The Intergovernmental Panel on Climate Change (IPCC) “took a hit” when it released its Fourth Assessment Report in 2007. That Report contained one significant error (the claim that Himalayan glaciers would disappear by 2035). Soon after the report was issued, the “Climategate” controversy broke out. Critics suggested that factual statements in the report had been edited to support a global warming theory.
Although independent peer reviews confirmed these “edits” were appropriate, the tag “Climategate” stuck. Denialists attacked subsequent IPCC analysis of climate change issues by linking the analysis to alleged deliberate misrepresentations in the Fourth Report. To Denialists, Climategate was proof of a underlying unscientific bias that undermined any IPCC conclusions.
If one can judge by the commentary on the draft text of the soon-to-be- released Fifth Assessment Report, the IPCC has attempted to avoid controversy over this report. The language in the report is temperate even if the global warming crisis isn’t.
In this soon-to-be-released Report the IPCC will claim “as a virtual certainty” that human activity – the burning of fossil fuels – is the cause of global warming. The use of the term virtual is consistent with the empirical nature of the evidence on which the Fifth Report relies. Yet the public will not appreciate the reason for the qualification implicit in that word. The use of such language will create doubt, a legacy of Climategate.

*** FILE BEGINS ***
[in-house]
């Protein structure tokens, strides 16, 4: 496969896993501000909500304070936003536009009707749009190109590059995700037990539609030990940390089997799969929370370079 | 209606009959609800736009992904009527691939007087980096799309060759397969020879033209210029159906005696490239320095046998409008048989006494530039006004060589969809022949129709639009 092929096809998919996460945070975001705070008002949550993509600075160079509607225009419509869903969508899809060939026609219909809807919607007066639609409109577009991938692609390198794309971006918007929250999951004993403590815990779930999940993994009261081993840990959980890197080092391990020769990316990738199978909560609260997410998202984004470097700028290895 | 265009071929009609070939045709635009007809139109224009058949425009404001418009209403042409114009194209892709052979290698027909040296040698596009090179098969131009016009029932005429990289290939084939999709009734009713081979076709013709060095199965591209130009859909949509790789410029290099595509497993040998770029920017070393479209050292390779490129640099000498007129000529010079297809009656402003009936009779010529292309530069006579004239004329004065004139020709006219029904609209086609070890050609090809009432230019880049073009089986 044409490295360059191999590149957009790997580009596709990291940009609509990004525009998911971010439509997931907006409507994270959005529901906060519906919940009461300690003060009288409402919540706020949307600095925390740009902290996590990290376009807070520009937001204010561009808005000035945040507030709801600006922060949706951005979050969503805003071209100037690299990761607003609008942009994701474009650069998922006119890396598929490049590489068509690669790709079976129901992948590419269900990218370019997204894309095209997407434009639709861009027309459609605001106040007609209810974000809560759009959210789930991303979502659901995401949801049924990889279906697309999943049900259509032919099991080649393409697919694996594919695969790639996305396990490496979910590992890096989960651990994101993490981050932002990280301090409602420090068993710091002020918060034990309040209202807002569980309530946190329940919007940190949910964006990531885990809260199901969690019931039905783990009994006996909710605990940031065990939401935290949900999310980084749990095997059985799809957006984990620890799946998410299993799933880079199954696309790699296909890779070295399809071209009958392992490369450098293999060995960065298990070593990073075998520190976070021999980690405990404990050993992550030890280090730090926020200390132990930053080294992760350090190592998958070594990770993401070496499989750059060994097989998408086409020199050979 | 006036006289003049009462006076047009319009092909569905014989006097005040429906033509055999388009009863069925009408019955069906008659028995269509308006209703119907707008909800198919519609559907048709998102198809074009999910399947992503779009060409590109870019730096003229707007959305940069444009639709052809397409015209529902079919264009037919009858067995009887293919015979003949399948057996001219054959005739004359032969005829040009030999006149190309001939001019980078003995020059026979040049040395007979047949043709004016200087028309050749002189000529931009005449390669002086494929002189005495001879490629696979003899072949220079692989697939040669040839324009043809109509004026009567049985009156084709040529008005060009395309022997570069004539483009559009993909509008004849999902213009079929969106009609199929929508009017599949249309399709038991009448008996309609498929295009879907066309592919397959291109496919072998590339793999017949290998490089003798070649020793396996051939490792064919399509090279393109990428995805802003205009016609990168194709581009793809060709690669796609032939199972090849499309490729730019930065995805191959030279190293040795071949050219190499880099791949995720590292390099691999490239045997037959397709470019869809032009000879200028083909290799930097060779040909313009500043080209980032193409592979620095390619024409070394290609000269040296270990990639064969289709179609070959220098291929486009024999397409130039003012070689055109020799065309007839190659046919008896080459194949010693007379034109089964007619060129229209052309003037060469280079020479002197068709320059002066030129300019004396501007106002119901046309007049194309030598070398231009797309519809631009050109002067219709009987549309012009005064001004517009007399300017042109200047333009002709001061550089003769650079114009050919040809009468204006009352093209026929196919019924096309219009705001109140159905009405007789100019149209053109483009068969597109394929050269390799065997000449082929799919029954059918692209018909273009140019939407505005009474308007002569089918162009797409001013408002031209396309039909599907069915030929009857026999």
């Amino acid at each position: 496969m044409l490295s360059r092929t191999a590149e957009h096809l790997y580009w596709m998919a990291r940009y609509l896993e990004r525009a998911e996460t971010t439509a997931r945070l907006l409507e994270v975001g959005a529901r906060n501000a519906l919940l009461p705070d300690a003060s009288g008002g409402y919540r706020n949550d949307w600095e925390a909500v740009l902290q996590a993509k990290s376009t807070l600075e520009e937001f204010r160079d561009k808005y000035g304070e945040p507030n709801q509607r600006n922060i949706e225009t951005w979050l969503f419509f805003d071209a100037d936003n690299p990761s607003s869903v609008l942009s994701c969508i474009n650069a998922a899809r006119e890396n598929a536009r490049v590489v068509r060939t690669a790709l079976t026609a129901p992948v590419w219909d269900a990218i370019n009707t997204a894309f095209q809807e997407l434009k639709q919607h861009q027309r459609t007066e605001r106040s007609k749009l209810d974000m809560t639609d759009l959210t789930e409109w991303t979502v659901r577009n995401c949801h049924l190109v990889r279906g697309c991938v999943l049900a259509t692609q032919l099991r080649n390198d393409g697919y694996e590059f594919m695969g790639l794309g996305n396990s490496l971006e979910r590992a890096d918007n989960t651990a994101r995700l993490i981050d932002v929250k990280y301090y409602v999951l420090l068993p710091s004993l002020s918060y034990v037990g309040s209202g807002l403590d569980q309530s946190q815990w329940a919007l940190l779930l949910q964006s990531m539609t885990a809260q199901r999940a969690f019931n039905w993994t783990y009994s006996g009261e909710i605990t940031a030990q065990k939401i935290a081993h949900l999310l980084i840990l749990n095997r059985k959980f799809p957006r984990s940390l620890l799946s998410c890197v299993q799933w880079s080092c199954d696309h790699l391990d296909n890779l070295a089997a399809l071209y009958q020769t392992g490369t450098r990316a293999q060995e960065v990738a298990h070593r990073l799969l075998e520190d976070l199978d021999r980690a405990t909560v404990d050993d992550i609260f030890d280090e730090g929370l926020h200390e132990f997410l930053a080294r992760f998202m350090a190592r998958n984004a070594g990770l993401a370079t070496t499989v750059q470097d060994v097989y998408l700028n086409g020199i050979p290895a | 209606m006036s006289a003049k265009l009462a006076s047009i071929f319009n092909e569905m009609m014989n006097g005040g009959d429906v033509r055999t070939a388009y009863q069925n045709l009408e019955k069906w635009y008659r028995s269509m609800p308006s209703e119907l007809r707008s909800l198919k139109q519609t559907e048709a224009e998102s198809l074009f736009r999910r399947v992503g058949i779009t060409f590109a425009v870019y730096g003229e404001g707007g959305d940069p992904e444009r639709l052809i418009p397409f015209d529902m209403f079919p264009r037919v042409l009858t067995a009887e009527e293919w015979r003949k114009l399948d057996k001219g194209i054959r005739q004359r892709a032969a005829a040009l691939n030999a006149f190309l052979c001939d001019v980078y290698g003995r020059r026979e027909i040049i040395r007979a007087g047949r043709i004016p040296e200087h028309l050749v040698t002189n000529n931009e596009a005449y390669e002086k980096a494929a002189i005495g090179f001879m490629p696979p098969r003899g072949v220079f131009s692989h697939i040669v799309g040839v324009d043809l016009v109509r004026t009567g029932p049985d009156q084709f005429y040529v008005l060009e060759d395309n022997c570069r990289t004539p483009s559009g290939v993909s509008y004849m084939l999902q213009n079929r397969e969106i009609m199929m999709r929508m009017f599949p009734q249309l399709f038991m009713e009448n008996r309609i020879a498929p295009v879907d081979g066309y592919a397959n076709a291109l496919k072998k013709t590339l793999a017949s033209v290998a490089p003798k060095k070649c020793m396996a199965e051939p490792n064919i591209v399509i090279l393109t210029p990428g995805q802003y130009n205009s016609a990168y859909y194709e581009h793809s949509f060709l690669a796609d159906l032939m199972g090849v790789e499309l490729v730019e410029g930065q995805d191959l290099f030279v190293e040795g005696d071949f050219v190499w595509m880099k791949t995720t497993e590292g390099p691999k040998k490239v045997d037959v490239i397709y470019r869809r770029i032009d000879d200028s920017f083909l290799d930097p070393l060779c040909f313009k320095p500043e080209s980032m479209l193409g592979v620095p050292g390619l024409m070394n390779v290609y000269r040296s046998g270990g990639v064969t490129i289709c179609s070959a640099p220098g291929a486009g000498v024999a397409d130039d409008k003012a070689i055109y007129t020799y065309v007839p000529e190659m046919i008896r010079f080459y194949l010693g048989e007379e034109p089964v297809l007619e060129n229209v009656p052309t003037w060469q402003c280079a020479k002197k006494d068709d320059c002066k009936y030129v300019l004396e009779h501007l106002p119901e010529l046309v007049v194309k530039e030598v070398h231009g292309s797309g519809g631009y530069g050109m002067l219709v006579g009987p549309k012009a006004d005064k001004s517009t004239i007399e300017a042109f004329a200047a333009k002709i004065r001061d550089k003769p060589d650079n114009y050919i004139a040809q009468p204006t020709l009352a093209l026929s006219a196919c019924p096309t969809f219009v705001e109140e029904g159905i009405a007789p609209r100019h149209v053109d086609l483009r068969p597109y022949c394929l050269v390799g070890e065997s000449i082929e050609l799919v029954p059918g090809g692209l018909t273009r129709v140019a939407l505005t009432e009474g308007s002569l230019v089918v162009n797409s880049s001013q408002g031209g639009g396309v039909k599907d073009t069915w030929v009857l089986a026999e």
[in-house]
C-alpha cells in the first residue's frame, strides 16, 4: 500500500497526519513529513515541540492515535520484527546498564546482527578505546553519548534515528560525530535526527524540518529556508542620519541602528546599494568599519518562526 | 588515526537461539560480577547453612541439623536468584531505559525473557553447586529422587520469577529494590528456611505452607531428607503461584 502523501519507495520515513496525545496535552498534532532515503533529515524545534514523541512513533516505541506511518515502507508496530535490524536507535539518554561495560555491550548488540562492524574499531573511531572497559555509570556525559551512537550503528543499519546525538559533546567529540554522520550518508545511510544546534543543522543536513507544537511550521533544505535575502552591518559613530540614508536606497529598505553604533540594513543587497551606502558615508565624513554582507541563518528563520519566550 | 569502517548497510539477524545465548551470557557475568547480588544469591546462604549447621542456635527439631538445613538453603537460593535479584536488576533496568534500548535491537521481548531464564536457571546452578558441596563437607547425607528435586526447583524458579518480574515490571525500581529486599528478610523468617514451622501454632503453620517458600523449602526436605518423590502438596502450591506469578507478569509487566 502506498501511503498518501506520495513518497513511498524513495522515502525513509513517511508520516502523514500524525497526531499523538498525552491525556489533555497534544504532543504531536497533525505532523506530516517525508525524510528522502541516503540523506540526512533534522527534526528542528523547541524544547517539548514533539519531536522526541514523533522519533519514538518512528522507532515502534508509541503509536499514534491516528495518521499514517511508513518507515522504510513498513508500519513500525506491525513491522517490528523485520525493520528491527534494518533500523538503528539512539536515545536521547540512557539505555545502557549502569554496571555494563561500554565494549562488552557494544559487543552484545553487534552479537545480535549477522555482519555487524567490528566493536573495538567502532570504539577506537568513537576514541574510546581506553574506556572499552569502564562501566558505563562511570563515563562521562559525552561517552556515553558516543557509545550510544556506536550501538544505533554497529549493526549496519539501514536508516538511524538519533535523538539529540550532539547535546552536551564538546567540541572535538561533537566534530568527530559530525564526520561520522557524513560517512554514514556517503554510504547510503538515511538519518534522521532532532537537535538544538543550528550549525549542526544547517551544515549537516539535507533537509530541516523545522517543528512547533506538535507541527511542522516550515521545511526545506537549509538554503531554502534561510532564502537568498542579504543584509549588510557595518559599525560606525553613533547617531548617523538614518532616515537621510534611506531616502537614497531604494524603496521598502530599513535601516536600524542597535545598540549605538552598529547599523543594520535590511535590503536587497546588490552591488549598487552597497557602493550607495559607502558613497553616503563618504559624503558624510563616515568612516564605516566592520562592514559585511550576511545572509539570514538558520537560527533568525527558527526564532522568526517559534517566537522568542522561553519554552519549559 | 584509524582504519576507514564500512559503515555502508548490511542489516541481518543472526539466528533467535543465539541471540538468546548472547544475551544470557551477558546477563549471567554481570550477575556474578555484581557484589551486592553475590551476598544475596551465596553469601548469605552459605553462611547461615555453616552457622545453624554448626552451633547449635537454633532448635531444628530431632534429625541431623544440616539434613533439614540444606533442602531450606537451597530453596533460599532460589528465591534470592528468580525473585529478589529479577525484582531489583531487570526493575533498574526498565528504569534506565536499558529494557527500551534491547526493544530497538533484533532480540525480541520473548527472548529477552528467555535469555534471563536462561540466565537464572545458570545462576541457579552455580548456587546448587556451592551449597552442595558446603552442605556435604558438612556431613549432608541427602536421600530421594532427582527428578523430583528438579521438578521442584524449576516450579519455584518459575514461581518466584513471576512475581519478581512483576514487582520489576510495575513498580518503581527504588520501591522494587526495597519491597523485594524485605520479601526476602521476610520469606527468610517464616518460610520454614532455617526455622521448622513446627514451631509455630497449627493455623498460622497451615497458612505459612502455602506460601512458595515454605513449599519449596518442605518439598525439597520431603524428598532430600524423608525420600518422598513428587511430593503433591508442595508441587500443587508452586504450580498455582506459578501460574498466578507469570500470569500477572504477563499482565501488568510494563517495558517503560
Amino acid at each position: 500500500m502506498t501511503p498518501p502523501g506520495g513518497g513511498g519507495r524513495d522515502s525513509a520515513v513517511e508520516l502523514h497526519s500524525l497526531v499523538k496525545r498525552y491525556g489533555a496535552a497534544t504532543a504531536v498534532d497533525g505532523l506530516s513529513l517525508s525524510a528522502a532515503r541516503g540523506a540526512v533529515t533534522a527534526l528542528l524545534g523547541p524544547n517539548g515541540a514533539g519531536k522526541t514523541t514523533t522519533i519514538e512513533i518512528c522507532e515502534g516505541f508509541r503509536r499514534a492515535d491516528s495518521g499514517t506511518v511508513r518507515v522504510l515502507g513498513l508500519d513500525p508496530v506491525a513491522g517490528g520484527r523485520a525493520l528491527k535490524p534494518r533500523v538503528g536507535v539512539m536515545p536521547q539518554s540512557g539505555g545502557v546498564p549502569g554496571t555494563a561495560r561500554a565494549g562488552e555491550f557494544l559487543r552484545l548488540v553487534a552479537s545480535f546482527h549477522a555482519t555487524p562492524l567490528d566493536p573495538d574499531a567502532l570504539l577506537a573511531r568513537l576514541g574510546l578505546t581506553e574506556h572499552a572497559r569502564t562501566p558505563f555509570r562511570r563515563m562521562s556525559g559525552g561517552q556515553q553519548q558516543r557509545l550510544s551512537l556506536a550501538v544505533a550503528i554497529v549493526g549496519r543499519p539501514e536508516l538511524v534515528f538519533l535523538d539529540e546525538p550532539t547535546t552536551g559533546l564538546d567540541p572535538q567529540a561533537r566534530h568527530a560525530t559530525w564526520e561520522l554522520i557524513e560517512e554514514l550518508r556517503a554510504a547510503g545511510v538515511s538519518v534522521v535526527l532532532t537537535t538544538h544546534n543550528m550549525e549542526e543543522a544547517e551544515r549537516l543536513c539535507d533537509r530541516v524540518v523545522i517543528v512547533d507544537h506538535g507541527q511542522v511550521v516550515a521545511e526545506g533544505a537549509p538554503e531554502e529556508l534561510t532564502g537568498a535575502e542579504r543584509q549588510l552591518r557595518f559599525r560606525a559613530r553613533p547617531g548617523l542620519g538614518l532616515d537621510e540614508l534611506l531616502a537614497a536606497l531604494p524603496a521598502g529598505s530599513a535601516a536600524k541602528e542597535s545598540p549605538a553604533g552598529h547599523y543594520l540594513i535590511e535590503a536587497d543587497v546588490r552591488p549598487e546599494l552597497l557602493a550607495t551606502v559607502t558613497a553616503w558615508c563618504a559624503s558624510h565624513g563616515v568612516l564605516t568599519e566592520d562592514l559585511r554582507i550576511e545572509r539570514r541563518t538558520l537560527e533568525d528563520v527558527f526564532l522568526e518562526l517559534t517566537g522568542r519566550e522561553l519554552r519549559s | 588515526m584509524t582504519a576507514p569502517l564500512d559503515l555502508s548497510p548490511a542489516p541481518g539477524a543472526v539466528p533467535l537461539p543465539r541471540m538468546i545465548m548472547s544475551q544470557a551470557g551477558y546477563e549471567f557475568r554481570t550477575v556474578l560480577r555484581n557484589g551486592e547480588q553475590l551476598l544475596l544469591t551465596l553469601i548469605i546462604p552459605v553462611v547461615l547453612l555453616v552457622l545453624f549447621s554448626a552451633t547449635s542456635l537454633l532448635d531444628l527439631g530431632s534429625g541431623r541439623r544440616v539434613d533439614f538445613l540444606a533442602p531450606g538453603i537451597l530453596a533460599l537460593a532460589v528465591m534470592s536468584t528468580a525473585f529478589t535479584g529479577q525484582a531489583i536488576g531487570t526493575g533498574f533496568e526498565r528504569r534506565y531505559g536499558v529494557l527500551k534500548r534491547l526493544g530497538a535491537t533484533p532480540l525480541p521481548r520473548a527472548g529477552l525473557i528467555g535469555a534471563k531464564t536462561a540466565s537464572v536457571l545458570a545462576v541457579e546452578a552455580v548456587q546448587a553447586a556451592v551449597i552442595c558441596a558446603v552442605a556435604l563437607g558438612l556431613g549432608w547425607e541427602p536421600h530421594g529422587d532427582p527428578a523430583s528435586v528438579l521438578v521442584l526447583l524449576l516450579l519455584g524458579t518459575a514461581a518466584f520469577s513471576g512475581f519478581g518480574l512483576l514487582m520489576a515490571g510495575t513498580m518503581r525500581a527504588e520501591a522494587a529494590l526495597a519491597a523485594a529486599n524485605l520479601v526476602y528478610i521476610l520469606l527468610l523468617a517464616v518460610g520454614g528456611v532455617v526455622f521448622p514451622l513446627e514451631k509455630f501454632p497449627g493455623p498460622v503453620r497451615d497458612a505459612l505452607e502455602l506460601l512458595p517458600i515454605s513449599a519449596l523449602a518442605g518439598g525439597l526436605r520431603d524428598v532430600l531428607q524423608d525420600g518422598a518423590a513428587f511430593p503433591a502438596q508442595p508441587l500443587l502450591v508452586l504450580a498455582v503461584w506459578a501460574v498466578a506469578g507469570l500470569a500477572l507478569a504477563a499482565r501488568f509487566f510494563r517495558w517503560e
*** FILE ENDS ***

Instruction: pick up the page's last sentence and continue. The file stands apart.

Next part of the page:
The Denialists will attack the Report on a new ground. Over the last seventeen years, the level of CO2 has been steadily increasing by relatively small yearly increments. At the same time the world average temperatures have remained basically constant. So the Denialists will claim CO2 can’t be the cause, as there would have been a rise in temperature consistent with the increased level of this greenhouse gas.
The Fifth Report will express “medium confidence” that the slowing of the rise in temperature is “due in roughly equal measure” to natural variations in the weather and to other factors affecting energy reaching the Earth’s surface. These factors could include:
- greater-than-expected quantities of ash from volcanoes (the Iceland eruption that played havoc with Atlantic international air schedules),
- a decline in heat from the sun during a current 11-year solar cycle;
- more heat being absorbed by the deep oceans;
- or the possibility that the climate may be less sensitive than expected to a build-up of carbon dioxide.
Or maybe the latest decade is just a blip!
The Fifth Report will resolve some but regrettably not all public doubts over climate change. Environmental organizations will have to take up the challenge of explaining this Report to John and Jane Q. Public.